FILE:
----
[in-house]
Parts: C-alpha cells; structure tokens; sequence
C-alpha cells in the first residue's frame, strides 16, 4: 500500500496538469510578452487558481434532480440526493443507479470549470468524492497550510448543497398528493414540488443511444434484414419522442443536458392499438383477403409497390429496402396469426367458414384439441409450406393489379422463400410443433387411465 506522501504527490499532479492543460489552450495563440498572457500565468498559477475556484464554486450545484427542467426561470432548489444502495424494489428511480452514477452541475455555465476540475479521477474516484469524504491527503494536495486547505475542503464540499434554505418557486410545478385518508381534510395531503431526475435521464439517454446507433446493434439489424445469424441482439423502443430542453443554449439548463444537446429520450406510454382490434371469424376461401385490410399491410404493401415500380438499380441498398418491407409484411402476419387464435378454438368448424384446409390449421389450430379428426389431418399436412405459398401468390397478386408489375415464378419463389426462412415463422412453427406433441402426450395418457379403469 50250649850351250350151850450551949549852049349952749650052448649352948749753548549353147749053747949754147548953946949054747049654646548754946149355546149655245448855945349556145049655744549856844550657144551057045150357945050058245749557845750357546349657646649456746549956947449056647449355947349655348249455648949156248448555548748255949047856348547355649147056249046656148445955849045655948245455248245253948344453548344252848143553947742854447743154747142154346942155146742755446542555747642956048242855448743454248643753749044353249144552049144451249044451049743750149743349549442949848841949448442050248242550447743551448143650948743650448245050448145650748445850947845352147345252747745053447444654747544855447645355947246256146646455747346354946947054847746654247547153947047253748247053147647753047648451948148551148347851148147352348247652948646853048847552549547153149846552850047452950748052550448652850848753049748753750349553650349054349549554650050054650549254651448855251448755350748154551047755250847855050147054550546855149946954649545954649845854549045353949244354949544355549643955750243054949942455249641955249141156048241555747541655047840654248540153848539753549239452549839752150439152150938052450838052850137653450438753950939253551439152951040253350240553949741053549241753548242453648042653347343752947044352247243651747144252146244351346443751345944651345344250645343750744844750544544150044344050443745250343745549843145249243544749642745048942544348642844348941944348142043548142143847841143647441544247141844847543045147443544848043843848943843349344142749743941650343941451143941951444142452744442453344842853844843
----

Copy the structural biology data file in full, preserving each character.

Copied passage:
[in-house]
Parts: C-alpha cells; structure tokens; sequence
C-alpha cells in the first residue's frame, strides 16, 4: 500500500496538469510578452487558481434532480440526493443507479470549470468524492497550510448543497398528493414540488443511444434484414419522442443536458392499438383477403409497390429496402396469426367458414384439441409450406393489379422463400410443433387411465 506522501504527490499532479492543460489552450495563440498572457500565468498559477475556484464554486450545484427542467426561470432548489444502495424494489428511480452514477452541475455555465476540475479521477474516484469524504491527503494536495486547505475542503464540499434554505418557486410545478385518508381534510395531503431526475435521464439517454446507433446493434439489424445469424441482439423502443430542453443554449439548463444537446429520450406510454382490434371469424376461401385490410399491410404493401415500380438499380441498398418491407409484411402476419387464435378454438368448424384446409390449421389450430379428426389431418399436412405459398401468390397478386408489375415464378419463389426462412415463422412453427406433441402426450395418457379403469 50250649850351250350151850450551949549852049349952749650052448649352948749753548549353147749053747949754147548953946949054747049654646548754946149355546149655245448855945349556145049655744549856844550657144551057045150357945050058245749557845750357546349657646649456746549956947449056647449355947349655348249455648949156248448555548748255949047856348547355649147056249046656148445955849045655948245455248245253948344453548344252848143553947742854447743154747142154346942155146742755446542555747642956048242855448743454248643753749044353249144552049144451249044451049743750149743349549442949848841949448442050248242550447743551448143650948743650448245050448145650748445850947845352147345252747745053447444654747544855447645355947246256146646455747346354946947054847746654247547153947047253748247053147647753047648451948148551148347851148147352348247652948646853048847552549547153149846552850047452950748052550448652850848753049748753750349553650349054349549554650050054650549254651448855251448755350748154551047755250847855050147054550546855149946954649545954649845854549045353949244354949544355549643955750243054949942455249641955249141156048241555747541655047840654248540153848539753549239452549839752150439152150938052450838052850137653450438753950939253551439152951040253350240553949741053549241753548242453648042653347343752947044352247243651747144252146244351346443751345944651345344250645343750744844750544544150044344050443745250343745549843145249243544749642745048942544348642844348941944348142043548142143847841143647441544247141844847543045147443544848043843848943843349344142749743941650343941451143941951444142452744442453344842853844843